The **Traditions and Life Museum, about rural life in Dombes and Bresse in the early 20th century, is now in the Ancien Hôpital de Châtillon, a former hospital (affiliated with the Hôpital in Beaune). Built in the 13th century and rebuilt in the 18th century, the Ancien Hôpital de Châtillon is organized around the chapel which opens onto the two sick rooms. Its Apothicairerie, renovated in 1814, houses a unique collection of 120 earthenware jars from Meillonnas. In the tisanerie there’s a triptych completed in 1527. It’s not always possible to see everything – we’ve seen the apothicairerie and the rather small but cute rural life section. It’s not a long stop, worth it if you’re in the area.

The traditional market full of local produce takes place every Saturday morning in the covered market. It’s a big, traditionally French market packed with rabbits, chicken, veggies, and cheese.

The **Miniature Train Museum is great. While including trains, it’s a big landscape spanning Switzerland and France, with highly intricate scenes of daily life. People walking dogs, skiing, riding bikes, dancing, eating, working on construction sights, typing in an office, you name it. It’s charming and impressive.

For lunch, **Auberge de Montessuy is very good, about a mile outside of town. It’s very classic food of the region, well executed, with reasonably priced menus. Assuming you come via car, this would be my pick of the restaurant options for lunch. **Le Clos De La Tour Restaurant is a good second choice, very good, very rich food. The hotel looks pretty nice too. Note there are two locations for La Tour on opposite sides of town. 

The Revermont

A relatively rural part of France with a long history (pre-Romans, Romans, Burgundians, Savoy), the Revermont is peaceful and lovely, with a surprising abundance of impressive architecture (we call the Revermont Valley “castle row”).

The east-facing hills of the Revermont once had a vineyard whose extent was comparable to that of Mâconnais or Beaujolais. The railroads, and phylloxera (1873-1891), destroyed the wine industry and the area shifted to dairy – cheese in particular – though this is a growing wine production area today. More on the history here.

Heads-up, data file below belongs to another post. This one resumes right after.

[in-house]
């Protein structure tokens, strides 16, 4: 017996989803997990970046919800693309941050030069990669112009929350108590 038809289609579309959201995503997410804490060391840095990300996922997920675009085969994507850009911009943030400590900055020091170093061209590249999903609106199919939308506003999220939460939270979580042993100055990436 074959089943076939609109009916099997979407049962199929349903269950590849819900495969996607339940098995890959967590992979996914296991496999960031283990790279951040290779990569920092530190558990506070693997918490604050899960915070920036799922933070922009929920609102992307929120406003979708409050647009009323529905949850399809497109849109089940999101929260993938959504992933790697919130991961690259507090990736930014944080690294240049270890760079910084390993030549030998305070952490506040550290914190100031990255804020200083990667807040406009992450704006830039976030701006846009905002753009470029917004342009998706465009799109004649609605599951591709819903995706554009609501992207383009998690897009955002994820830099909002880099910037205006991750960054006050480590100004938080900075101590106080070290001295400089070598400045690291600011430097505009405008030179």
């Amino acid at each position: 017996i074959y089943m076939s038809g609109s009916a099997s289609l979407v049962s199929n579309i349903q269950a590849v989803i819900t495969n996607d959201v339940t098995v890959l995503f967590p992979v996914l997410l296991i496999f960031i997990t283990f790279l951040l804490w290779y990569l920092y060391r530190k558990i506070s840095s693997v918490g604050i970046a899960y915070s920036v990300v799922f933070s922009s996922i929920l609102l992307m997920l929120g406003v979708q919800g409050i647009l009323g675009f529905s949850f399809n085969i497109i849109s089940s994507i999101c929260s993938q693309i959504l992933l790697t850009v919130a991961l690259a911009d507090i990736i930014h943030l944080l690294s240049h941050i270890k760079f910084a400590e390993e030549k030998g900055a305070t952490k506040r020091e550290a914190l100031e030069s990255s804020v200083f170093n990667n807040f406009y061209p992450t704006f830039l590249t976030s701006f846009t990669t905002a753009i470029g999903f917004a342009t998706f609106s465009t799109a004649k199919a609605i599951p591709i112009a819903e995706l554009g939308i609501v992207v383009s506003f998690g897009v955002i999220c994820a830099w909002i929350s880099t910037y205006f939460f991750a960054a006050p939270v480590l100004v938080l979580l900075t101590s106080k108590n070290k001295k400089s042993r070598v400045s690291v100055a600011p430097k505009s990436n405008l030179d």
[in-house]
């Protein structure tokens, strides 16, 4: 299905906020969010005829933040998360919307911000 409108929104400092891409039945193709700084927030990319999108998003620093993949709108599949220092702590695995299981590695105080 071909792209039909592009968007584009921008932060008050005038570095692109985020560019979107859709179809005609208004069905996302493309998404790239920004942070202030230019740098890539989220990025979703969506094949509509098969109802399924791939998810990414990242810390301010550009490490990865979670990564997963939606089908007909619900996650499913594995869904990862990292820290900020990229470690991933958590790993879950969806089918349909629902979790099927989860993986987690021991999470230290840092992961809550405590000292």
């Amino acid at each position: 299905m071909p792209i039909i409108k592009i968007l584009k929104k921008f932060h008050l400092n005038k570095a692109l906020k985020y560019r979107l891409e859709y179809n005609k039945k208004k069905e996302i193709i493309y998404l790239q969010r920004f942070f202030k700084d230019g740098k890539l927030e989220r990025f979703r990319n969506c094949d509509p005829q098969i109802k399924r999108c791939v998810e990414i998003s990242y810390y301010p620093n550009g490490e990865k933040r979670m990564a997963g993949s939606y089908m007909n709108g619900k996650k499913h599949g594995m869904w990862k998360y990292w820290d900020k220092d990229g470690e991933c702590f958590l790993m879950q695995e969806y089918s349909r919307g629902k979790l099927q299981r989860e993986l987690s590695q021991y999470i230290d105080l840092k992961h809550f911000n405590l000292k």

Driving from Revonnas (or eBike – this is a nice day-sized round trip, about 60 km), from Revonnas, your first stop is Meillonnas, a pretty historic town. Clays and limestone marls of exceptional quality have been used since the Middle Ages to make carrons, glazed earth, earthenware and sandstone – scattered throughout the municipality of Meillonnas and its surroundings.

In 1760, Baron Marron de Meillonnas created in his castle, a “factory in fayence” whose production enjoyed great prestige throughout Europe. He repurposed a former property built as a Tower, similar in dates and style to La Tour de Deaul in Revonnas (built around 1350). Take a walk from the main parking area (right beside the main road) to the factory, and back to the church with historic frescos. Most of the church of Saint-Oyen was rebuilt in the 17th and 19th centuries but the chapel of Notre-Dame inside is a remnant from 1382, as depicted by the inscription engraved into the keystone. The decorative frescos are in surprisingly good shape. Consider having lunch at **Au Vieux Meillonnas. Dining is indoors and fairly formal, overlooking a garden with peacocks and an old hound dog. Food is great, with rotating regional menus based on the season.